Thursday, December 8, 2022

Downstream Demand on Wyoming Water Rises

by


by Trevor Brown

CHEYENNE – It's hard to overstate the importance of the Colorado River.

The 1,450-mile waterway and its tributaries stretch from their headwaters in the snowy Rocky Mountains to southern California before the river finally runs dry in Mexico.

In doing so, it provides life-sustaining water for nearly 40 million people across seven states, including Wyoming.

But with a historic drought hitting California and much of the Southwest, parts of the river have reached their driest points in hundreds of years.

And this increased demand on the river is causing Wyoming, along with the other western states, to take notice.

“Anything that puts more pressure on the Colorado River should be a concern for all the states, including Wyoming,” said Douglas Kenney, who heads the Western Water Policy Program at the University of Colorado-Boulder. “There is only so much water to go around.”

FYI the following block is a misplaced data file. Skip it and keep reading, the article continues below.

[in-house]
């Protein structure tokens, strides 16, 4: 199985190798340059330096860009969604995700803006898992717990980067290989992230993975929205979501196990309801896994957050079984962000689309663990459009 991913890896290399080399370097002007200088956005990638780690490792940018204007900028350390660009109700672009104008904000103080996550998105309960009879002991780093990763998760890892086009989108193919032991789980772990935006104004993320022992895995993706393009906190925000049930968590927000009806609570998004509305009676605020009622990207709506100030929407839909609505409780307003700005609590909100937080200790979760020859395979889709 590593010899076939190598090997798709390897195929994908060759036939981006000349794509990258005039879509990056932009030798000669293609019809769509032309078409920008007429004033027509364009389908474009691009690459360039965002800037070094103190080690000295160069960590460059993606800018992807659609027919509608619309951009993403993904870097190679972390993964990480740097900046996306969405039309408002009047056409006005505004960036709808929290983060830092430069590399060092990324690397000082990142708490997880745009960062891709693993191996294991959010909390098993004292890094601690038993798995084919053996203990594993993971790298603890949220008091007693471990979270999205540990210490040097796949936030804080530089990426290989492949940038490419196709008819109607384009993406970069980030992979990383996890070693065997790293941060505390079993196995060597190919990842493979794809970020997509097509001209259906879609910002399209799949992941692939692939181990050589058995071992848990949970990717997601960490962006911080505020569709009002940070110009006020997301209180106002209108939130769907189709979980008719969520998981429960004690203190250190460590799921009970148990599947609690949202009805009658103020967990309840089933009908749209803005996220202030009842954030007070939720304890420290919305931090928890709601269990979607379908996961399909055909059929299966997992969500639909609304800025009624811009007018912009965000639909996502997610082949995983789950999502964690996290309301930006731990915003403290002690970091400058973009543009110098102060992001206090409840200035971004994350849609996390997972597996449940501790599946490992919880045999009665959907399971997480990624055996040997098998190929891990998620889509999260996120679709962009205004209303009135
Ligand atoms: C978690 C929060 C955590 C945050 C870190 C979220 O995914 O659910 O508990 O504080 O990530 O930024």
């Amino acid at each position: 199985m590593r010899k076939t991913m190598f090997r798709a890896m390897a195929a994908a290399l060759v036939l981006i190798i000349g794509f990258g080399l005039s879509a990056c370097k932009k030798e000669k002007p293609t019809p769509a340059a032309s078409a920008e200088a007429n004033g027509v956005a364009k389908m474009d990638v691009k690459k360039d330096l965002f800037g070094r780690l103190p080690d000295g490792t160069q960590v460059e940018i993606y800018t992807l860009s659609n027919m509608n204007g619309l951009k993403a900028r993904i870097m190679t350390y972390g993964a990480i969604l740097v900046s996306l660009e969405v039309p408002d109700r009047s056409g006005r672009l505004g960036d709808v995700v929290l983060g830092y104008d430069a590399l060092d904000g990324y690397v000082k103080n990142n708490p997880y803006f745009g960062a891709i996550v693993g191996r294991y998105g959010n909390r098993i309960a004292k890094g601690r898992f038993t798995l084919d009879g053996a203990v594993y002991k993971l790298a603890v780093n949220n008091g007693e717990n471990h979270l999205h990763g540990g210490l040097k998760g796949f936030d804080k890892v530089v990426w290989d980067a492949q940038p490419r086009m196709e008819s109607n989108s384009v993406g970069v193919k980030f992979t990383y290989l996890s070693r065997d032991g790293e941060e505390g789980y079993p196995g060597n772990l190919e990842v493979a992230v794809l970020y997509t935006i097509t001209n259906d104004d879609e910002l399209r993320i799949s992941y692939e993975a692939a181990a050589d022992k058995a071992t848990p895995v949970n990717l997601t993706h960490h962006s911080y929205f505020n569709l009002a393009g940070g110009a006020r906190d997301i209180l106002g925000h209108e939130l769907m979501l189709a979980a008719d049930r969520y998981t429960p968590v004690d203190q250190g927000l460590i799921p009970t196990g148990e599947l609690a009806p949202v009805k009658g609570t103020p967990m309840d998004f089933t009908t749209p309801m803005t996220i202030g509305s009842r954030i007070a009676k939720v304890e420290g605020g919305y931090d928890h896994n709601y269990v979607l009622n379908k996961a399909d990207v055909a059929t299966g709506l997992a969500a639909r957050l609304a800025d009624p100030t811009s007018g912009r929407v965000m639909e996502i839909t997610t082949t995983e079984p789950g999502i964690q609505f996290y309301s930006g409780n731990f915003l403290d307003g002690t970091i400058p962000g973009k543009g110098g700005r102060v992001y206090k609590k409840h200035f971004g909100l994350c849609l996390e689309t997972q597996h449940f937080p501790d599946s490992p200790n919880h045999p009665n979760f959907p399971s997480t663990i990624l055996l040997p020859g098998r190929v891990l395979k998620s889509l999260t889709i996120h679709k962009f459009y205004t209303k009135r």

Wyoming's water managers say the Cowboy State hasn't been directly affected by the water shortage in the downstream states.

This is because a nearly 100-year-old interstate compact ensures Wyoming can use a predetermined amount of the water that flows through its borders.

“Anytime a drought occurs in our country, it is worth watching,” said Harry LaBonde, director of the Wyoming Water Development Commission. “But if you are asking if California is going to demand more water from Wyoming, the answer is no.”

LaBonde and other state officials say the western drought, and the threat that the situation could worsen, is still enough of a concern that Wyoming should see the situation as a warning and take steps to safeguard its own water supplies.

CLICK HERE to read the full article

 

Source:  Wyoming News

Sweetwater River, Martins Cove, Wyoming by Ken Lund, on Flickr
Creative Commons Creative Commons Attribution-Share Alike 2.0 Generic License   by  Ken Lund 

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